Most are aware of the common phone scam where a stranger calls you at home to tell you you’ve won something, and therefore need to give them your social security number and/or credit card information. Fewer people are aware of a relatively new phone scam where you do a search on Google for “tech support phone number” for a large company that rarely, if ever, provides phone support to their customers – companies such as Facebook, Amazon and Google themselves. In situations where a customer cannot find a solution to a problem with these larger companies, they can become so desperate to reach a live person (and unable to find an actual phone number on the respective company’s website); they do a separate search on Google.
As an example, imagine you’re at work and trying to get a hold of someone to help you with a technical issue on Google itself, but cannot find a phone number on their website to reach a live person. After searching for a lengthy period of time, you give up and do a separate search on Google for “tech support phone number for Google”. An 800 number instantly appears in your search queue, and you are relieved to finally have the ability to reach someone. You dial the number and a live person answers immediately.
Amazed and delighted that there was no wait time, no phone tree, no automatic prompts or music to listen to, you’re eager to share your issue with the “tech support” person on the other side of the call. It’s challenging to communicate with that person because the customer service has been farmed oversees, but you don’t care at this point; you’re suffering from a painful technical issue and were able to reach someone live! So, when the person starts asking you what your full name and email are, you openly share this information with them. It’s when they tell you that you need to purchase something in order to solve your technical woe, you become suspicious, but again, are desperate and got this phone number doing a Google search, so it’s got to be legitimate, right? In the end, do you give the person your credit card information to “solve the problem” or not?
I wish I could say this scenario is hypothetical, but it’s not. It happened to one of our customers, and we were able to help them identify that it was a scam before they disclosed their financial information to the scammers.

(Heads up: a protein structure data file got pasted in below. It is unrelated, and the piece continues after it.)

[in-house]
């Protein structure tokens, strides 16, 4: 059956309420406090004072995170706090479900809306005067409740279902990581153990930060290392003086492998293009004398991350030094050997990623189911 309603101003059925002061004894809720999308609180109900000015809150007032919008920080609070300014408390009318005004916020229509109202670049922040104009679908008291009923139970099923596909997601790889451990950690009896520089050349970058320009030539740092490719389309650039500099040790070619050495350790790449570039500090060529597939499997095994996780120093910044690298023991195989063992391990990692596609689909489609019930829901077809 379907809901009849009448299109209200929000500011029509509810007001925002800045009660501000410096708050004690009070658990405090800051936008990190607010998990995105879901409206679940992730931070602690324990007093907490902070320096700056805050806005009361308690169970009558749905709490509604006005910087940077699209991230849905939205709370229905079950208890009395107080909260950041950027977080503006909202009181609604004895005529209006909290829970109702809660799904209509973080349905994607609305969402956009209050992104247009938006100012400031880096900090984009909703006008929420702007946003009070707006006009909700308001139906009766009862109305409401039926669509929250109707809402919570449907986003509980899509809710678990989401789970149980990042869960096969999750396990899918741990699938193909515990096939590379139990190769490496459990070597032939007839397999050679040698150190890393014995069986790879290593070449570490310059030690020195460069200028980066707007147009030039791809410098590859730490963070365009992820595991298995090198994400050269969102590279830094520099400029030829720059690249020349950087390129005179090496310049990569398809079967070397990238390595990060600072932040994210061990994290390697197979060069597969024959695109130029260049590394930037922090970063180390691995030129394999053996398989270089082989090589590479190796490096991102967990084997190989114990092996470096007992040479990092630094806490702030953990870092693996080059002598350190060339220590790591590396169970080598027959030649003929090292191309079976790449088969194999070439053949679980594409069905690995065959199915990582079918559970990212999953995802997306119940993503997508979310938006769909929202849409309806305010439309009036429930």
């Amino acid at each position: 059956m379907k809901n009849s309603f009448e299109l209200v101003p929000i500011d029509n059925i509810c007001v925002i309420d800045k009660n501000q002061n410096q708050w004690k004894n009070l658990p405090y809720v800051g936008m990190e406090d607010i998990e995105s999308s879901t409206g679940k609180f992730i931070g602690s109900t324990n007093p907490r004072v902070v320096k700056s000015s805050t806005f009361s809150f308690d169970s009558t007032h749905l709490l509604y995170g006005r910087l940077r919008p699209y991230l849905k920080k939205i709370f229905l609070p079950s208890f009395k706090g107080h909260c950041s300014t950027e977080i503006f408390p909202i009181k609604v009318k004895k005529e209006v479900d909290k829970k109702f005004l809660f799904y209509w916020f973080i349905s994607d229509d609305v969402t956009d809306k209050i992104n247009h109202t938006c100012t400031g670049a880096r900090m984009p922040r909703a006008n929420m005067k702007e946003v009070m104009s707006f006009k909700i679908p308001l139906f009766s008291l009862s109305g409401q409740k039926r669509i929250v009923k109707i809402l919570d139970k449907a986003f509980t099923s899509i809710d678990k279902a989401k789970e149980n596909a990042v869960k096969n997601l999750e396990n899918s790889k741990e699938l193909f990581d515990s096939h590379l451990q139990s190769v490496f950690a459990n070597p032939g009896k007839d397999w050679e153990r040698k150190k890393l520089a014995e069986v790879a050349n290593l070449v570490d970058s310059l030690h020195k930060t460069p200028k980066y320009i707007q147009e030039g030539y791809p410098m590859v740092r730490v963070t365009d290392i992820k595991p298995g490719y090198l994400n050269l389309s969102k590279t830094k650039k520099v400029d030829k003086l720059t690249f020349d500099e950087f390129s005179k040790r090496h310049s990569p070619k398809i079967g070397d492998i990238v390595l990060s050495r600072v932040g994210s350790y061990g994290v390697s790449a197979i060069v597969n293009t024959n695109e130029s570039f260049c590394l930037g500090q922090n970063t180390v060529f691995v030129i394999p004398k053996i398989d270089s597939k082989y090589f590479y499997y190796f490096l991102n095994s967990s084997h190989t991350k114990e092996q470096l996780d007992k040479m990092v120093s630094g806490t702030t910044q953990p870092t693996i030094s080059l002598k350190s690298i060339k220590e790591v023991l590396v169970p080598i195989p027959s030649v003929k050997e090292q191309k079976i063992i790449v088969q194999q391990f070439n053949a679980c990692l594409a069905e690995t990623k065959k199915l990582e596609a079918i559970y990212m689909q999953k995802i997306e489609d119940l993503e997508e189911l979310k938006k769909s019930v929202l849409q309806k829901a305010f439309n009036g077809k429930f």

How the scammers are doing it
This scheme is a form of “Black Hat SEO” where scammers will tag fraudulent phone numbers with key word searches they know people will use to find the phone numbers. SEO stands for search engine optimization and the “black hat” part, as described on webopedia, “refers to the use of aggressive SEO strategies, techniques and tactics that focus only on search engines and not a human audience, and usually does not obey search engines guidelines. Examples of this include keyword stuffing, invisible text, doorway pages, adding unrelated keywords to the page content or page swapping (changing the webpage entirely after it has been ranked by search engines).”
What fake “tech support” numbers come up on Google
Here is a list of companies that current scammers say they represent:
To see monthly published lists of fraudulent phone numbers, visit www.scammer.info.
How to avoid the scams
Only get tech support phone numbers directly from a company’s website. For companies as large as Google, Facebook and Amazon, it’s more common for them to only offer support via online tutorials, FAQ’s and the like. The closest you’re likely to get to a live person is via an IM Chat (Instant Messaging).
What to do if you are scammed
GTB can help safeguard your company
For the past twenty five years, GTB has provided a variety of Internet Security Services, managed Business Phone Solutions and High Speed Internet. Headquartered in Baltimore, we provide local customer care to companies in Maryland, DC and Northern VA. Rather than find multiple providers for each service, we also provide a “one- stop- shop” experience that includes all technology services required to run your company with increased value and efficiency.